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Till Human Voices Wake Us is a 2002 Australian drama film written and directed by Michael Petroni and starring Guy Pearce and Helena Bonham Carter.

Till Human Voices Wake Us
Voices wake us ver2.jpg
Theatrical release poster
Directed byMichael Petroni
Produced byThomas Augsberger
Written byMichael Petroni
StarringGuy Pearce
Helena Bonham Carter
Music byDale Cornelius
Amotz Plessner
CinematographyRoger Lanser
Edited byBill Murphy
Distributed byParamount Pictures
Release date
12 September 2002 (2002-09-12)
Running time
101 minutes
Box office$120,601[1]



Fifteen-year-old Sam Franks has returned from a Melbourne boarding school to his hometown in Victoria. He has an obvious affection towards a local girl, Silvy, who has a disability affecting her legs which requires a brace and prevents her from walking freely. This does not stop the two friends from enjoying each other's company, and they are virtually inseparable. Sam's mother has died, and his stern father provides the young boy with little comfort or love, so his relationship with Silvy is all that matters to him. She reads to him regularly out of her beloved poetry book, showing him a world of beauty and harmony within words that he comes to enjoy.

One night, Sam and Silvy decide to go for an aimless ride, and end up at a river. Sam jumps in the water and removes Silvy's leg braces, and together they "dance" in the water. They share a kiss and stare into the stars — everything seems perfect for them. Sam lets go of Silvy's hand to point to a shooting star. After closing his eyes and making a wish, he looks around to find Silvy no longer with him. After a frantic search as he struggles against the current, Sam returns to Silvy's home to tell her parents what has happened. Her body is not found until much later, in an underwater cave.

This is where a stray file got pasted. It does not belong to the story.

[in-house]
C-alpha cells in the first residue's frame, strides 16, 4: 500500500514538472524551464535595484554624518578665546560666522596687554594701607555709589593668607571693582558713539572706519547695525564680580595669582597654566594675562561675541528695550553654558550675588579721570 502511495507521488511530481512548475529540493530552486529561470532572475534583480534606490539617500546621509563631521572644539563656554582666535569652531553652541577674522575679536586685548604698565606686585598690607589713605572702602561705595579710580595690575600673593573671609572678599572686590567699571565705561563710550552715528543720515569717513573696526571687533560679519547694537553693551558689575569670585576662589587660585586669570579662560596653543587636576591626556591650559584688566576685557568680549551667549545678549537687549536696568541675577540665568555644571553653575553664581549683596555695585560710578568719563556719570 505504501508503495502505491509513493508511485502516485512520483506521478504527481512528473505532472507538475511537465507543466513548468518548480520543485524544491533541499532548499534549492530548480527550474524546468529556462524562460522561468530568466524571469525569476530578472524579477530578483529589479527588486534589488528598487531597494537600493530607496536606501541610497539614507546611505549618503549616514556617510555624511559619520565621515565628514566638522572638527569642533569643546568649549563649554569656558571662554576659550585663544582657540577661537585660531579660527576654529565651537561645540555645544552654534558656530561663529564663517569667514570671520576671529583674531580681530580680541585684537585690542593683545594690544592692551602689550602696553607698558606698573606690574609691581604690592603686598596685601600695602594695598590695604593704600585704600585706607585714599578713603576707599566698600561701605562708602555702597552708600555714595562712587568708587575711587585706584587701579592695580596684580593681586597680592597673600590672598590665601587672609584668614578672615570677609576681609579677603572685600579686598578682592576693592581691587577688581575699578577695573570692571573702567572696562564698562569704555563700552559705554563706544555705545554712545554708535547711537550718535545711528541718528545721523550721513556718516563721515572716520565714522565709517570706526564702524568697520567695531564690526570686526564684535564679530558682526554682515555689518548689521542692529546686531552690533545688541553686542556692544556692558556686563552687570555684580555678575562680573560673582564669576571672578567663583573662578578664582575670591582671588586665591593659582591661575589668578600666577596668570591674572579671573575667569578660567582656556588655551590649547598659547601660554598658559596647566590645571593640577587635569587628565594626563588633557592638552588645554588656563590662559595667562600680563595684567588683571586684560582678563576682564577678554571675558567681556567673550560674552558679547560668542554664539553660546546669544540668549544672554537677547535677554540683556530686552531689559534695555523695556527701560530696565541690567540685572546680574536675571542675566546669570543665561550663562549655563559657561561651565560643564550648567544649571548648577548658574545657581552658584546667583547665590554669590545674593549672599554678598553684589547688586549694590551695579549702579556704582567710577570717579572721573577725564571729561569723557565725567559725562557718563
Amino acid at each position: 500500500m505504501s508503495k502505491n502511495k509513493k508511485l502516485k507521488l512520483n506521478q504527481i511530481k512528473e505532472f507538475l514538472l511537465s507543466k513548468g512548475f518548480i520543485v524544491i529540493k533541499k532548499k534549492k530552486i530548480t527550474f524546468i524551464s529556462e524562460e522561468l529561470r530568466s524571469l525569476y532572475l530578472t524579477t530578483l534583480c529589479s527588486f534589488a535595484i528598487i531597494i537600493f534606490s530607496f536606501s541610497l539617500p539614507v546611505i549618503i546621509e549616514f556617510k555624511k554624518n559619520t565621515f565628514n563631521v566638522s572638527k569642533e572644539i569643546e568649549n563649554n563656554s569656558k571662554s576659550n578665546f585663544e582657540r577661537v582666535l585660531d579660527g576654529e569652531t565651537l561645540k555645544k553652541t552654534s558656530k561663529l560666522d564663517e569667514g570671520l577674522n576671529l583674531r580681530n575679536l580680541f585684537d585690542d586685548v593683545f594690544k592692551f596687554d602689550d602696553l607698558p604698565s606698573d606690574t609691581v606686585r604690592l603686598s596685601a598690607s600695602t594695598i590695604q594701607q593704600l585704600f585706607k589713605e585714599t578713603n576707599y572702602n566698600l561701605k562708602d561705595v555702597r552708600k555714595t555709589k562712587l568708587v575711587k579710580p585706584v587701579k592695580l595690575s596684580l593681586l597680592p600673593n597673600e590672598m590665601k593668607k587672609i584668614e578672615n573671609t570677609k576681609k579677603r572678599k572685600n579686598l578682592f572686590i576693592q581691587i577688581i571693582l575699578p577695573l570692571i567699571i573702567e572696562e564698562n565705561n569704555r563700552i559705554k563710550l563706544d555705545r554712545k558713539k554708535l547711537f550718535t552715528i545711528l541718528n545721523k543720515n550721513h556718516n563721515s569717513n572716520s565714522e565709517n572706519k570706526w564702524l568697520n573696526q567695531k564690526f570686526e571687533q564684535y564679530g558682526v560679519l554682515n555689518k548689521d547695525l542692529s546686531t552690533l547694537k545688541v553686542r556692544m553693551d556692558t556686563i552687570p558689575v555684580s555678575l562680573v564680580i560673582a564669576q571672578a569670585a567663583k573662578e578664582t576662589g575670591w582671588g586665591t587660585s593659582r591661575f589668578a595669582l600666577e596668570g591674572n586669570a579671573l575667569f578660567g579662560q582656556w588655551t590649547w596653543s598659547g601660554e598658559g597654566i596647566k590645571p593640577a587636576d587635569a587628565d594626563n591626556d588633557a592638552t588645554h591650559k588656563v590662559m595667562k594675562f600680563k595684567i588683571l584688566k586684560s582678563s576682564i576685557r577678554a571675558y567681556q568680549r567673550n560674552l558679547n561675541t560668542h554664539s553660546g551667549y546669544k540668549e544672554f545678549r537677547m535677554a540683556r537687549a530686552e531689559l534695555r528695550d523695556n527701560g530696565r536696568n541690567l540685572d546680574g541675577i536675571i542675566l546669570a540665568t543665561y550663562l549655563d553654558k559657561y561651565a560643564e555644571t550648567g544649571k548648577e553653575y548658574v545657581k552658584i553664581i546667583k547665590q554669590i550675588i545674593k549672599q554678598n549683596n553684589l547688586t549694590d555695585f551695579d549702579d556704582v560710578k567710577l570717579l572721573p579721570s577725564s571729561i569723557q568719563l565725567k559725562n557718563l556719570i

Twenty years later, 35-year-old Sam (Guy Pearce) is teaching psychology at a Melbourne institute when he must return to his hometown to bury his recently deceased father. On the train, Sam briefly meets a pleasant woman who introduces herself as Ruby (Helena Bonham Carter). Sam leaves the compartment to talk to the conductor about his father's casket. When he returns, the woman is nowhere to be seen. That night, in a massive downpour, Sam sees a woman fall from the bridge into the river below. He rescues the woman and finds that it is Ruby. She has lost her memory and can't remember her own name. The woman's behavior and speech patterns remind Sam of Silvy.

Sam hypnotizes her, and the woman describes being pulled down, lower and lower into the cold, and feelings of panic, followed by a sensation of warmth and comfort. Sam believes that Silvy has come back from death in the form of this woman. The next day, she asks to be taken to her "real home". Sam carries her because her legs are failing her once more; he senses that she will not be with him much longer. Safe and warm in her old bed in her abandoned childhood home, Sam reads her the last few lines from her favorite poem, T. S. Eliot's "The Love Song of J. Alfred Prufrock": "Till human voices wake us, and we drown." She dies with a smile on her lips. Sam places her in a boat and releases it onto the river. He swims with it for a while, and when he looks into it, all that remains is his coat that he had draped over her. He climbs into the boat as it drifts away.

Box officeEdit

Till Human Voices Wake Us grossed $181,921 at the box office in Australia.[2]

See alsoEdit


External linksEdit